to fashion…and beyond!
Our regular readers have probably noticed my soft spot for fashion and the overlapping of different arts. Architecture, interior design and luxe clothing can all be friends, and to prove it, we have invited to the catwalk an icon – the French fashion house Chanel and their beautiful shows.
The leading brands release at least four collections every year while also participating in fashion weeks to showcase their creations to industry insiders and celebrities from around the world. How to stand out from the crowd and be remembered for seasons to come? Chic and sophisticated clothes are one thing, but they must go hand in hand with elaborate and memorable set designs. Chanel, led by the late Karl Lagerfeld, has mastered this art to perfection.
Paris fashion weeks, a red-letter for any aficionado of haute couture, are accompanied by the most splendid of performances. For fashion directors, the choice of the venue is almost as important as the collection itself. Chanel’s favorite has for years been the famous 1900-built Parisian exhibition hall Grand Palais with its stunning glass ceiling.
Each collection is a story apart and the show is like a performance, in which interior design always plays a huge role. And so, over the years, Chanel has transformed the exhibition space into anything ranging from a sandy surfers’, a typical French café, a supermarket, an airplane interior, a melting glacier, or even an entire alpine village. And it would be an understatement to say that sky’s the limit for the French icon, given that during the Fall-Winter 2017/18 Show, a space rocket was placed and launched from inside the historic building.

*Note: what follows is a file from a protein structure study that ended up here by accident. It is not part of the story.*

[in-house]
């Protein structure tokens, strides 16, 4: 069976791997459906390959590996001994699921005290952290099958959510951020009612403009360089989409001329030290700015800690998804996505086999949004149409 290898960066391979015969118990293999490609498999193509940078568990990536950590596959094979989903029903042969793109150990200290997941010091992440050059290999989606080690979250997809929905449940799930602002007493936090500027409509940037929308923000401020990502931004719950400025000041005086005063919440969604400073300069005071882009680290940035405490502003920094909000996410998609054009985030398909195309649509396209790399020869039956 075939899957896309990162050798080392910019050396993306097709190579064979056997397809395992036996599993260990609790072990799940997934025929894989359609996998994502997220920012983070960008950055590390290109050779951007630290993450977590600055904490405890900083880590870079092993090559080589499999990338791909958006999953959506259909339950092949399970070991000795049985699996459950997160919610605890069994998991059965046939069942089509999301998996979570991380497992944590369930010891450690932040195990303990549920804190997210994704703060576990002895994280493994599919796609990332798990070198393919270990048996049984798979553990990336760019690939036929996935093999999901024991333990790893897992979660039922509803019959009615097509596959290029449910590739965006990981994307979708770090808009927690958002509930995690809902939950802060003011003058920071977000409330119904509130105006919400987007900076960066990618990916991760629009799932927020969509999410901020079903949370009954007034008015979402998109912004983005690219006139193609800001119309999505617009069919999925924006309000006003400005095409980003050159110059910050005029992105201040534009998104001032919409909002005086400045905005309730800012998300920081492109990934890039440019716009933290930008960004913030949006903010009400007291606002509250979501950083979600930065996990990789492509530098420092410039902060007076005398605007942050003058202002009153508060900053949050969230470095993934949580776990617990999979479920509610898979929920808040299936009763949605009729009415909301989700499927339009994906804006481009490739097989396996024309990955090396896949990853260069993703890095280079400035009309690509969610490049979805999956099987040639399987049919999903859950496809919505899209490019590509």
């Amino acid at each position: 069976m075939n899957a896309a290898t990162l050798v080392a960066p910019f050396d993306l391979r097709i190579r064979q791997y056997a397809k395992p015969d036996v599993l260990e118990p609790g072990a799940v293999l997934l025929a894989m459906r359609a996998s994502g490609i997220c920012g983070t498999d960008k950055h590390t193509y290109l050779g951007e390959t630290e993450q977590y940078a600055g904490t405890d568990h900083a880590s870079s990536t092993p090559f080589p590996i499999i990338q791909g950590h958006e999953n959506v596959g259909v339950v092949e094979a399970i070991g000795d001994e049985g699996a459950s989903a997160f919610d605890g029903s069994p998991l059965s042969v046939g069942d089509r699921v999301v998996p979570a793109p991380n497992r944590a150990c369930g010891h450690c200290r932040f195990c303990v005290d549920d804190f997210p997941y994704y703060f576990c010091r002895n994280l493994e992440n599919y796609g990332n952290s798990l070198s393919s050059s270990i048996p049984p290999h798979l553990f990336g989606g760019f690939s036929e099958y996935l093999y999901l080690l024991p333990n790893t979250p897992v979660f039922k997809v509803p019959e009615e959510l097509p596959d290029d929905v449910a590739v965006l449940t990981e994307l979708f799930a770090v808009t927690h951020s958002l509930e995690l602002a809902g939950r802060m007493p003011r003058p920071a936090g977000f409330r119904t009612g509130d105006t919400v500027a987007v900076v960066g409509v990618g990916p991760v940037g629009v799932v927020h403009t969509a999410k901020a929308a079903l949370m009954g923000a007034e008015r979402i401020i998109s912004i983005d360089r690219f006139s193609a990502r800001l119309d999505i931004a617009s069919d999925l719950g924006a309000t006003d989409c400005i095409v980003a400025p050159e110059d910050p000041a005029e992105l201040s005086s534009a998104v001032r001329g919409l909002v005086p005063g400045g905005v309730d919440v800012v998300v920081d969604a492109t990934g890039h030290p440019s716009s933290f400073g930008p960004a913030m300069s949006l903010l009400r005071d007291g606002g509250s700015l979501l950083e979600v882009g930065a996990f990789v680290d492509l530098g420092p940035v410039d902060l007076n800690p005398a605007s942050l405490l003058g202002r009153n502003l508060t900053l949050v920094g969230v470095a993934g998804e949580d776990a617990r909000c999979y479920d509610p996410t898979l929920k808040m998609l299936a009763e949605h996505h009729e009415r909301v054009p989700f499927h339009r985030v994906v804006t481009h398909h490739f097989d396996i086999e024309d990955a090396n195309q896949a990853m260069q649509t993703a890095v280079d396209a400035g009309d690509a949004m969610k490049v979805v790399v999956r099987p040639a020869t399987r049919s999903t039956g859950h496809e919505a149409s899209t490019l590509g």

One of the most subtle and yet demanding designs was set up for the Spring-Summer 2018 Show, when Lagerfeld and his team took us to a garden full of rose pergolas surrounding a real fountain. Incredibly, all this was the product of just a few days’ work and the backstage efforts were immortalized in an episode of the Netflix documentary 7 Days Before. Teamwork involving tens of people requires a great deal of precision and determination, but if carried out well, it transports viewers, if only briefly but still magically, to a completely different world.
Where does art end and fashion begin? Perhaps we don’t have to set such boundaries, but take in these marvelous performances with the totality of our senses. Beautiful clothes, over a century-old architecture and an intricately constructed background – if that isn’t a recipe for success, I don’t know what is! Add to that a glass of French rouge and you’ve got yourself an evening that will stay with you for seasons to come.
transl. Jakub Majchrzak